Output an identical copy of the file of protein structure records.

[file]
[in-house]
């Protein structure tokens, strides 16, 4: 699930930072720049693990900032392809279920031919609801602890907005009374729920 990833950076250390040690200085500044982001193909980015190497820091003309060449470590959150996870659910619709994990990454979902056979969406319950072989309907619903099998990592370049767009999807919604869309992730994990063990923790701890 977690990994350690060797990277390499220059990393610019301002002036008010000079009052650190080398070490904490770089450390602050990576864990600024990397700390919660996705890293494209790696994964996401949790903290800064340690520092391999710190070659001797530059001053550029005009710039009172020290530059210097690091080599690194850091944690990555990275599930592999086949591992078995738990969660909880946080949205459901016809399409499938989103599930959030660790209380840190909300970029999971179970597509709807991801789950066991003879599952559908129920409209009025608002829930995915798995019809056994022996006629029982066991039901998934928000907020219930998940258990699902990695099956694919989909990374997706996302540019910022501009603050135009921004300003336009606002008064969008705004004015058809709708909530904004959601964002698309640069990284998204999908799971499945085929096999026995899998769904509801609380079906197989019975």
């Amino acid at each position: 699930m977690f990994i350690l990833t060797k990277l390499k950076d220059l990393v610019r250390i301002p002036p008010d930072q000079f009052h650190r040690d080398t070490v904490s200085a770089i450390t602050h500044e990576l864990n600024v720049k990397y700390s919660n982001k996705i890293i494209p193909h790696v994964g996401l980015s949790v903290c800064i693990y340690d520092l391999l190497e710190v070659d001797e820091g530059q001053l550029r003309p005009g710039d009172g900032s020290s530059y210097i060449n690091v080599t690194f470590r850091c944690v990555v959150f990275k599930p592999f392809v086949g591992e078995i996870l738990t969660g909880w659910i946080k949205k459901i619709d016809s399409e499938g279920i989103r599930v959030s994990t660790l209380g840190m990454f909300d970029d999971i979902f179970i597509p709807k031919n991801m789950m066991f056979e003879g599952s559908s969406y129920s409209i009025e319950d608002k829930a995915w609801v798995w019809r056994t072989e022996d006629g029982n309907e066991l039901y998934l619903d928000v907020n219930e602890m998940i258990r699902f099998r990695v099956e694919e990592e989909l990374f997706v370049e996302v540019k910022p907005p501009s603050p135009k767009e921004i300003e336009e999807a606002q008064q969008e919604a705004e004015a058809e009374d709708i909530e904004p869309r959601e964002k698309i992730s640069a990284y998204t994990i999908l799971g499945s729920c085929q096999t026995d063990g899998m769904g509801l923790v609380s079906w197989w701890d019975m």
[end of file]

[in-house]
């Protein structure tokens, strides 16, 4: 699930930072720049693990900032392809279920031919609801602890907005009374729920 990833950076250390040690200085500044982001193909980015190497820091003309060449470590959150996870659910619709994990990454979902056979969406319950072989309907619903099998990592370049767009999807919604869309992730994990063990923790701890 977690990994350690060797990277390499220059990393610019301002002036008010000079009052650190080398070490904490770089450390602050990576864990600024990397700390919660996705890293494209790696994964996401949790903290800064340690520092391999710190070659001797530059001053550029005009710039009172020290530059210097690091080599690194850091944690990555990275599930592999086949591992078995738990969660909880946080949205459901016809399409499938989103599930959030660790209380840190909300970029999971179970597509709807991801789950066991003879599952559908129920409209009025608002829930995915798995019809056994022996006629029982066991039901998934928000907020219930998940258990699902990695099956694919989909990374997706996302540019910022501009603050135009921004300003336009606002008064969008705004004015058809709708909530904004959601964002698309640069990284998204999908799971499945085929096999026995899998769904509801609380079906197989019975």
């Amino acid at each position: 699930m977690f990994i350690l990833t060797k990277l390499k950076d220059l990393v610019r250390i301002p002036p008010d930072q000079f009052h650190r040690d080398t070490v904490s200085a770089i450390t602050h500044e990576l864990n600024v720049k990397y700390s919660n982001k996705i890293i494209p193909h790696v994964g996401l980015s949790v903290c800064i693990y340690d520092l391999l190497e710190v070659d001797e820091g530059q001053l550029r003309p005009g710039d009172g900032s020290s530059y210097i060449n690091v080599t690194f470590r850091c944690v990555v959150f990275k599930p592999f392809v086949g591992e078995i996870l738990t969660g909880w659910i946080k949205k459901i619709d016809s399409e499938g279920i989103r599930v959030s994990t660790l209380g840190m990454f909300d970029d999971i979902f179970i597509p709807k031919n991801m789950m066991f056979e003879g599952s559908s969406y129920s409209i009025e319950d608002k829930a995915w609801v798995w019809r056994t072989e022996d006629g029982n309907e066991l039901y998934l619903d928000v907020n219930e602890m998940i258990r699902f099998r990695v099956e694919e990592e989909l990374f997706v370049e996302v540019k910022p907005p501009s603050p135009k767009e921004i300003e336009e999807a606002q008064q969008e919604a705004e004015a058809e009374d709708i909530e904004p869309r959601e964002k698309i992730s640069a990284y998204t994990i999908l799971g499945s729920c085929q096999t026995d063990g899998m769904g509801l923790v609380s079906w197989w701890d019975m």